Hijab-Wearing Mother and Daughter Attacked by Man in Mall Parking Lot

A man has been charged after a "hate-motivated" attack on a Muslim mother and daughter in a mall parking lot in Canada, police said.

The assault took place in the parking lot of the Southgate center in Edmonton on Tuesday afternoon.

Richard Bradley Stevens, 41, allegedly approached two Somali women sitting in their vehicle at around 3.40 p.m. and began yelling racial abuse at them, Edmonton Police said in a news release.

Police said the mother and her adult daughter were both wearing hijabs—a head covering used by some Muslim women.

Eyewitnesses told police the man punched the passenger-side window, causing it to shatter.

"Fearing for her safety, the passenger then ran from the vehicle," police said in the statement. "The male ran after the complainant, pushed her to the ground and began assaulting her."

The other woman was also shoved to the ground by the suspect after attempting to assist. Several people intervened and stopped the attack, according to police.

Police said officers arrived at the scene shortly afterwards and took Stevens into custody.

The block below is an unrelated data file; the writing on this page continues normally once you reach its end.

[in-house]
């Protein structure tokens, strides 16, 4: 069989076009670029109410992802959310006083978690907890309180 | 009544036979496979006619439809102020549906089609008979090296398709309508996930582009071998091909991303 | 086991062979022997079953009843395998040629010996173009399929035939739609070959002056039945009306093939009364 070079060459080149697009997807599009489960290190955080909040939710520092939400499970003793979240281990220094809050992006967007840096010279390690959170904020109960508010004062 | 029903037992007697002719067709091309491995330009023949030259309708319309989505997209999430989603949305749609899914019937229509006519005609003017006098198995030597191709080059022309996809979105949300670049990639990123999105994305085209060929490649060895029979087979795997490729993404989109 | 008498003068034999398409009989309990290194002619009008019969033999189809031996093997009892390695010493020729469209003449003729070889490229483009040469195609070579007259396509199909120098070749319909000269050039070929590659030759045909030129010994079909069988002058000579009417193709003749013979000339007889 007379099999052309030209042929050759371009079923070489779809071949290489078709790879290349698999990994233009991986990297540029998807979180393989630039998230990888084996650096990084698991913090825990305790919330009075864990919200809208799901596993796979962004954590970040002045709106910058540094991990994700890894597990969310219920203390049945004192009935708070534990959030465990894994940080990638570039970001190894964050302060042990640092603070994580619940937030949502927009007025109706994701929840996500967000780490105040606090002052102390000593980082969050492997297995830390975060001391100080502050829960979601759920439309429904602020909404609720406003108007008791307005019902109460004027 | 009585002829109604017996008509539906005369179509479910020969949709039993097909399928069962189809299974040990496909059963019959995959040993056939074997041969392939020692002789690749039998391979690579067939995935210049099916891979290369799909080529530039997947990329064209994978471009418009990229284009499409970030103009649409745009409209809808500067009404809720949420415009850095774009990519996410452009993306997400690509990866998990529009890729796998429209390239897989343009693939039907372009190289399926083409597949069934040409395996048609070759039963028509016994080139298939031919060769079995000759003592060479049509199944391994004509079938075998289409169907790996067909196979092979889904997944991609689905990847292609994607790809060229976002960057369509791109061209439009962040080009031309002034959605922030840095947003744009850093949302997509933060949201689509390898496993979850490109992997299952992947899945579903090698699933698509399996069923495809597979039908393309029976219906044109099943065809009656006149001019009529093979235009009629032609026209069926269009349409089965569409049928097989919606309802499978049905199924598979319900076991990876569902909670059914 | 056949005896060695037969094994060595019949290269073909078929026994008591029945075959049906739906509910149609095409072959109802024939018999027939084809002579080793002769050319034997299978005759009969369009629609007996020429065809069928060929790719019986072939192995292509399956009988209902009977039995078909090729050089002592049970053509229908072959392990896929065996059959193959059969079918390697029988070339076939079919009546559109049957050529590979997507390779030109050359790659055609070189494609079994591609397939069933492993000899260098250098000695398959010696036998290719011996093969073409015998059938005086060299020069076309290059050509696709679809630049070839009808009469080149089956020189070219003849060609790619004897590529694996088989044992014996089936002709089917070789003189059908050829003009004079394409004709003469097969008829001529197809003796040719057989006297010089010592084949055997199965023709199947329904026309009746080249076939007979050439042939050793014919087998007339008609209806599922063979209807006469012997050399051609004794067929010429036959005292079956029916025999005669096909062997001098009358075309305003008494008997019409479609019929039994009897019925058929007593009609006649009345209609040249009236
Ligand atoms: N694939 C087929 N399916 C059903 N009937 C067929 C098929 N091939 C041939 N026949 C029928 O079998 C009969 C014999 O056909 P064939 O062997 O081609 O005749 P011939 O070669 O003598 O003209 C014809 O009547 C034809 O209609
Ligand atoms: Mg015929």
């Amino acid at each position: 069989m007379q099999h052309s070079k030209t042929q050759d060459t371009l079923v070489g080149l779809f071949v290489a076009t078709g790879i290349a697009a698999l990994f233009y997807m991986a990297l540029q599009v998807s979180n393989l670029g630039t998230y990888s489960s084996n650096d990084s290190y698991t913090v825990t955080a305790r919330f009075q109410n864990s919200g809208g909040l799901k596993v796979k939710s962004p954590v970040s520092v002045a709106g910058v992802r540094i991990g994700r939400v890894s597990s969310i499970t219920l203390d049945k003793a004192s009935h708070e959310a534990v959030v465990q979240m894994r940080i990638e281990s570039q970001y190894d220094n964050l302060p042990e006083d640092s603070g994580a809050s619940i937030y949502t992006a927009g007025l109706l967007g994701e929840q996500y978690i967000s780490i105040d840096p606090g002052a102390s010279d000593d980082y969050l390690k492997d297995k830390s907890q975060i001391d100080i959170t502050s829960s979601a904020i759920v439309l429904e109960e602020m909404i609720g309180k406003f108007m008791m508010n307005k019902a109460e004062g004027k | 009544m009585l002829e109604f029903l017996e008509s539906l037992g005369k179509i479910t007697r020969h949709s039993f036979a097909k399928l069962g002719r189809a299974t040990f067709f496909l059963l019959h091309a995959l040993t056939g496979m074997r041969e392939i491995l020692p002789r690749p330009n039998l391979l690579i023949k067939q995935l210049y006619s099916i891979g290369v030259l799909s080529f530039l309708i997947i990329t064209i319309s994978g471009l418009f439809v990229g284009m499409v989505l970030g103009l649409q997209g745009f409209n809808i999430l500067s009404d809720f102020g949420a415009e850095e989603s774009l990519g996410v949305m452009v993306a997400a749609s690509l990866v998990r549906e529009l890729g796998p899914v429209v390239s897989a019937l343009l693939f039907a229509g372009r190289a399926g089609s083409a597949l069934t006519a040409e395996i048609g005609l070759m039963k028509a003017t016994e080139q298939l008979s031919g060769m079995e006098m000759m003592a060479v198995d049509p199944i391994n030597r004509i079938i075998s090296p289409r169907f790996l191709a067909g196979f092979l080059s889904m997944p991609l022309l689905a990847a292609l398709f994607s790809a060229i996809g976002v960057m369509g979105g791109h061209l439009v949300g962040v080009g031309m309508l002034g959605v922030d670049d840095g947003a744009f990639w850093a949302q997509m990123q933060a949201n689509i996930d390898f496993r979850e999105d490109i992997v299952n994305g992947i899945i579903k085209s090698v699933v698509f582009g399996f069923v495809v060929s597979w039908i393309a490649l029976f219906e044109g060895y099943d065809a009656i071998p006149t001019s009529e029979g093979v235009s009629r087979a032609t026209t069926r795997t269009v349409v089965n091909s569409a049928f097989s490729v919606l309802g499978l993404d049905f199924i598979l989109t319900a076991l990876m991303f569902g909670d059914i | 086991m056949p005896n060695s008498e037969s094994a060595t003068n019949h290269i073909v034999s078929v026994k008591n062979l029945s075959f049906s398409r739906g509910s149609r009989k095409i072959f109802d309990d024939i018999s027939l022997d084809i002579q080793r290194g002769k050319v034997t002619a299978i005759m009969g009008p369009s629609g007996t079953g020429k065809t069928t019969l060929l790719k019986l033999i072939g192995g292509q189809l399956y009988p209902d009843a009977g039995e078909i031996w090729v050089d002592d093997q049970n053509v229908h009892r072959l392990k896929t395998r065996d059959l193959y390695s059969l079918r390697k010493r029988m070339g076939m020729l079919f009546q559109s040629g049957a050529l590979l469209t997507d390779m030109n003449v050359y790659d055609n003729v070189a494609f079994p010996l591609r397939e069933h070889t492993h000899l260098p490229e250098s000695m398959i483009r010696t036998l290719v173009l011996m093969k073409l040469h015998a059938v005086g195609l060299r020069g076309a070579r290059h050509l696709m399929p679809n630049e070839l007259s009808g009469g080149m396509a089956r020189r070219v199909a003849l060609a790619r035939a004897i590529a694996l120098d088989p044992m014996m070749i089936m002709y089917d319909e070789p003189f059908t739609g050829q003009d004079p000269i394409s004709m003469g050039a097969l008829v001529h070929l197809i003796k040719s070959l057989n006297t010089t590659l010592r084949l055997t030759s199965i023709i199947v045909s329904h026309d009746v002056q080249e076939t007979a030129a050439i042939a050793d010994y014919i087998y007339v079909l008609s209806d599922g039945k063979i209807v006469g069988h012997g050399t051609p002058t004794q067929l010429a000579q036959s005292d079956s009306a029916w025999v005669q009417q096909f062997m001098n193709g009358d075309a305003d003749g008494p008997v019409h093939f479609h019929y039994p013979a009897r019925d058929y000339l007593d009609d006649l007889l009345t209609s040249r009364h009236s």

Stevens, of Edmonton, is charged with two counts of assault and one count of mischief.

"The attack on these women is horrific and our hearts go out to them," Sgt. Gary Willits, of the Edmonton Police Service's Hate Crime and Violent Extremism Unit, said. "These individuals were targeted due to their race, therefore making this a hate-motivated crime."

He added that police were using Section 718.2 of the Criminal Code of Canada, which allows courts to consider increased sentencing.

Willits told CTV News Edmonton that Stevens was known to the police department, but not in relation to any hate crimes.

He added the women were "extremely rattled" and had feared for their lives. "They were fearful. They thought they were going to die. And it just kept escalating," he said.

He said he was concerned that the attack would make women in the city's Somali community feel unsafe.

"I would assume other women in the Somali community tonight, they're probably sitting there thinking, you know, 'Am I safe in my own city?'

"I want people to know that Edmonton is a great city. It's a strong city. We do stand up for each other," he said.

Willits added that although police do not want bystanders to put themselves in harm's way, "if there's an opportunity where you can render aid and help that person, by all means you gotta find that balance yourself."

A billboard in Quebec reading "To each his own religion" shows the face of a young woman wearing a hijab. Two women in hijabs were attacked by a man in an Edmonton parking lot. Anne Levasseur/AFP via Getty Images